that people should not be hindered in the enjoyment of their
culturally based practices is fundamental to a multicultural
society. Generally, an accommodation between the guarantee
of Charter rights and respect for cultural pluralism, should
be worked out at a policy level. Hopefully, this can be
accomplished across the broad range of potential conflicts
between Canadian law and minority cultures, ranging from
female genital mutilation, to the use of drugs and the
carrying of weapons for ceremonial purposes, to the
accommodation of religious or other cultural values. This
would promote the development of a consistent and principled
approach to conflicts between group cultures and the law
which would promote better intergroup relations between
ethnic groups and the institutions of the dominant society.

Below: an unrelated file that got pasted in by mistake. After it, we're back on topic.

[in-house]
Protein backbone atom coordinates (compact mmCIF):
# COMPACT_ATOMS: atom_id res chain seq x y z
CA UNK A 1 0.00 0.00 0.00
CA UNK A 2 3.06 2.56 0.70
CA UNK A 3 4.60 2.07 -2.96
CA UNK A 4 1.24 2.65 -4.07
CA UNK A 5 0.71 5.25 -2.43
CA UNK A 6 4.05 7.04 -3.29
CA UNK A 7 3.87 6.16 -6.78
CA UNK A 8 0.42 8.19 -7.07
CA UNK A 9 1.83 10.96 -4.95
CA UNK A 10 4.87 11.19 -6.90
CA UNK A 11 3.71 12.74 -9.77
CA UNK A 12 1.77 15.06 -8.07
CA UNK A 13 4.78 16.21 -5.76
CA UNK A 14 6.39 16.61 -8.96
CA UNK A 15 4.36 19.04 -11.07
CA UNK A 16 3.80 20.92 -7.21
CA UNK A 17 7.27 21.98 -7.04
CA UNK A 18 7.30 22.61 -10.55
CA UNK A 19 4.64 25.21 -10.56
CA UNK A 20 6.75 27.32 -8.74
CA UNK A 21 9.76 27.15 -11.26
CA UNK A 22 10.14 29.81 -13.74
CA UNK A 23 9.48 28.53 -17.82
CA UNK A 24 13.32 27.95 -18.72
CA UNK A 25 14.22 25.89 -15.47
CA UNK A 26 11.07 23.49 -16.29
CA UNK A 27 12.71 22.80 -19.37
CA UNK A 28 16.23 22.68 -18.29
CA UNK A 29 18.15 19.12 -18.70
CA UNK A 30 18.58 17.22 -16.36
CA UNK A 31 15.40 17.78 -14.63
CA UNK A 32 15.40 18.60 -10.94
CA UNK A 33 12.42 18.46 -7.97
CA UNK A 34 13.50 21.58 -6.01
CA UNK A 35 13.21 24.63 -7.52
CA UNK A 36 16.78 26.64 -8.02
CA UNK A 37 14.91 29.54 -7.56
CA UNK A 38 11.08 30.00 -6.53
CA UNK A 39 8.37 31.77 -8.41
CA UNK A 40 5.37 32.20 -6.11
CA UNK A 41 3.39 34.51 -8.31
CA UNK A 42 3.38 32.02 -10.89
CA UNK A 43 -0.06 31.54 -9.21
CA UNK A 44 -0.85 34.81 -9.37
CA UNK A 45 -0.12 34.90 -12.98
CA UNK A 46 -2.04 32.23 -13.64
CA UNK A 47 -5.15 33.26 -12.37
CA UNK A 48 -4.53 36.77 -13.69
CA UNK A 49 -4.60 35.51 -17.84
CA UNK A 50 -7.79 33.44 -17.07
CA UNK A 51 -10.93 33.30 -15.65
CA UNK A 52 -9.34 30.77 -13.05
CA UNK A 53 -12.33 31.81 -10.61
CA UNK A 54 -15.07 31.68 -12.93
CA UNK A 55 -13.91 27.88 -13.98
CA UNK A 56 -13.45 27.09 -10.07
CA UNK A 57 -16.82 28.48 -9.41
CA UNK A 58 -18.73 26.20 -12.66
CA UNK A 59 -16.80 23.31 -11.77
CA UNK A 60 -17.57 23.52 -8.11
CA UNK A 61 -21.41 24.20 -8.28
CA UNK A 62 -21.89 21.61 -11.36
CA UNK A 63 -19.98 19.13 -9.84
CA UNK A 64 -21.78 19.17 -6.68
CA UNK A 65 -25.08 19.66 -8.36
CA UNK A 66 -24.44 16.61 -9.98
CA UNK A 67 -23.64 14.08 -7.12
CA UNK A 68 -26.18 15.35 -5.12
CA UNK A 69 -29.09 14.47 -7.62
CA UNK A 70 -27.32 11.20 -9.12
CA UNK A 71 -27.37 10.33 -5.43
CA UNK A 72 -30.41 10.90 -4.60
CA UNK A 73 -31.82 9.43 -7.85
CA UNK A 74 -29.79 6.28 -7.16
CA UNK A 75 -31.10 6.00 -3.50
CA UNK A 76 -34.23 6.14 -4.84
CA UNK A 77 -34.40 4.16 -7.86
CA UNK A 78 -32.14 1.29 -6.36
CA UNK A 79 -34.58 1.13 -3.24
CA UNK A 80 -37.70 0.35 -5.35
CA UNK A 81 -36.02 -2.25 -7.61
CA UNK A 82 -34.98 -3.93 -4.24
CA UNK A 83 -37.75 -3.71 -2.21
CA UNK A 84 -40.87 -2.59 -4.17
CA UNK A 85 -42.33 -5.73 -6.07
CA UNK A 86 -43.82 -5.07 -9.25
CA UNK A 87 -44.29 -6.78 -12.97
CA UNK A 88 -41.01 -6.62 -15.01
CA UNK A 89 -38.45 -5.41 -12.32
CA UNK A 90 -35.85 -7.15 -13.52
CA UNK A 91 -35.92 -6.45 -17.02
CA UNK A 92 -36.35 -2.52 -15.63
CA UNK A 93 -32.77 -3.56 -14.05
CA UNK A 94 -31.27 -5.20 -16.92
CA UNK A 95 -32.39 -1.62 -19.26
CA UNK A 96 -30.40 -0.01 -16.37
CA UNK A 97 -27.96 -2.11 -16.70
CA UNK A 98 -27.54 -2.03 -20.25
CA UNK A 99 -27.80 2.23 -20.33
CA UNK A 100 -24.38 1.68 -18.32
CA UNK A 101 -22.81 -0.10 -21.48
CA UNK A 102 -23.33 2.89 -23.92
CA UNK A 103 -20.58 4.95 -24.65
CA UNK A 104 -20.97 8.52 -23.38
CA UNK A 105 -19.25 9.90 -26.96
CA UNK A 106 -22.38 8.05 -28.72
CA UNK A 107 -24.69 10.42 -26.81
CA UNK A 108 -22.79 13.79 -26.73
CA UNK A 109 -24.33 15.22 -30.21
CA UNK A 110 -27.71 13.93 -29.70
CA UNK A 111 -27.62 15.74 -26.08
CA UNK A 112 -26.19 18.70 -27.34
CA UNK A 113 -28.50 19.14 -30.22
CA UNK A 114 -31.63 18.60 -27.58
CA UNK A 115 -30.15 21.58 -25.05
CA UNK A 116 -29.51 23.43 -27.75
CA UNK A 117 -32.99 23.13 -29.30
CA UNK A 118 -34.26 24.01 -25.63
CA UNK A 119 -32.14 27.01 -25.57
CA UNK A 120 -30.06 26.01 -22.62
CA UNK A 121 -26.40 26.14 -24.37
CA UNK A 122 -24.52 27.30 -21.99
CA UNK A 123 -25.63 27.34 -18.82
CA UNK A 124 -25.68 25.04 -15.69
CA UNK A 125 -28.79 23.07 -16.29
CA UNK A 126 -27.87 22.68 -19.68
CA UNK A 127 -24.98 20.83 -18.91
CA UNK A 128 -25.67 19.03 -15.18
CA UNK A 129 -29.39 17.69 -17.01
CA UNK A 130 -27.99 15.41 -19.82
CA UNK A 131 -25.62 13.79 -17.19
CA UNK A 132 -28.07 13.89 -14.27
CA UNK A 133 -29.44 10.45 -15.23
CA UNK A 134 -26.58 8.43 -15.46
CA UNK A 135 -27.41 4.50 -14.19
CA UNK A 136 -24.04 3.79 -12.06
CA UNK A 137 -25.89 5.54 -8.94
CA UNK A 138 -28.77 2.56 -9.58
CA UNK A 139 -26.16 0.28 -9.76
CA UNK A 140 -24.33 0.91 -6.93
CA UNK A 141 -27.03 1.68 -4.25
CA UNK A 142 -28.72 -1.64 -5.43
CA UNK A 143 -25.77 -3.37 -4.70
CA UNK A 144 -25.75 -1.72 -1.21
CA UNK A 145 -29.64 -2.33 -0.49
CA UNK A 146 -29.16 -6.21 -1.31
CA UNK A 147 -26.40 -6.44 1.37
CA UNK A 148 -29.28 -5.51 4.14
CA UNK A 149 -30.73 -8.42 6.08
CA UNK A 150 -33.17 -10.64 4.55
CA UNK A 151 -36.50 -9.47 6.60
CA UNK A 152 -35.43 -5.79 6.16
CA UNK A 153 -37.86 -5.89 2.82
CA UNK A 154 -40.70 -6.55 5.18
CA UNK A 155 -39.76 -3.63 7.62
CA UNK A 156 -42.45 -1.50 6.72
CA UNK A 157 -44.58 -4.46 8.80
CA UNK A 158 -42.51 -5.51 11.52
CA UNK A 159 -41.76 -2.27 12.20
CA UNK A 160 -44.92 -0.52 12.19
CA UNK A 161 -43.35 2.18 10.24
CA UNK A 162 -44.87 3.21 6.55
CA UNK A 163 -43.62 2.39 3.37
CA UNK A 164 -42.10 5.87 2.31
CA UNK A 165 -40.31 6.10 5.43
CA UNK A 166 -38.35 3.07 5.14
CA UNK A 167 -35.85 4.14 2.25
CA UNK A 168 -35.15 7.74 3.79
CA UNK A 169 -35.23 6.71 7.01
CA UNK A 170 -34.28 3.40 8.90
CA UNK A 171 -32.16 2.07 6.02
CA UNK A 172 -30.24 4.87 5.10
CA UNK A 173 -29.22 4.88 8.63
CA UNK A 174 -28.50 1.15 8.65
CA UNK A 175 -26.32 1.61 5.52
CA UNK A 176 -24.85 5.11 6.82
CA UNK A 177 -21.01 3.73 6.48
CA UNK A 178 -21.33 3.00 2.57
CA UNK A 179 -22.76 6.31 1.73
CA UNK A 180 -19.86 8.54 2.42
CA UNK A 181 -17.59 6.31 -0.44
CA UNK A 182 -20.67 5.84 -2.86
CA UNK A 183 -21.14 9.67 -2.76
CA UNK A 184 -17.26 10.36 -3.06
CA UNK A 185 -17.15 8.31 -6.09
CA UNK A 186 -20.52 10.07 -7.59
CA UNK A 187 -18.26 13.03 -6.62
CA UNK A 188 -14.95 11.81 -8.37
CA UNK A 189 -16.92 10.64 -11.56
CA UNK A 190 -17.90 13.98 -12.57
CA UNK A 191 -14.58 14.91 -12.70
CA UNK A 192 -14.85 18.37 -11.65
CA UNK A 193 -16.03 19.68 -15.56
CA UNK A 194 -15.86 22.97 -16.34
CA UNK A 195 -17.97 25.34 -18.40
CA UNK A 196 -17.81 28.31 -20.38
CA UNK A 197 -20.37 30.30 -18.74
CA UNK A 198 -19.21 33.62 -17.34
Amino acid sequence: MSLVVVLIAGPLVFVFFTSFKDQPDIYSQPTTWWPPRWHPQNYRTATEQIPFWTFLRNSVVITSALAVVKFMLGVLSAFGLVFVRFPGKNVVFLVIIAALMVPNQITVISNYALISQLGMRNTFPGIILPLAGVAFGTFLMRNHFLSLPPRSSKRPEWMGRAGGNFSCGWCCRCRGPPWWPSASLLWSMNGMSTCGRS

A third element of access to justice is security of the
person. Representatives of the ethnocultural organizations
interviewed for this research identified two main issue
areas which reflect a concern with security of the person.
The first relates to the human rights system. There seems to
be a general feeling of unease concerning protection of
human rights and that the process for lodging human rights
complaints is not accessible. This concern for the
protection of rights is echoed in other research which
reviewed the research literature concerning claims of racism
and the human rights system in Canada. The existence of
mechanisms of demonstrable and immediate consequence to
protect the rights and freedoms enshrined in the Canadian
Charter of Rights and Freedoms is of the greatest

Another aspect of the apparent feeling of vulnerability
among ethnocultural minorities is discomfort with the
existence in Canadian society of hate-motivated activities
and materials, and the activities of hate groups. Being a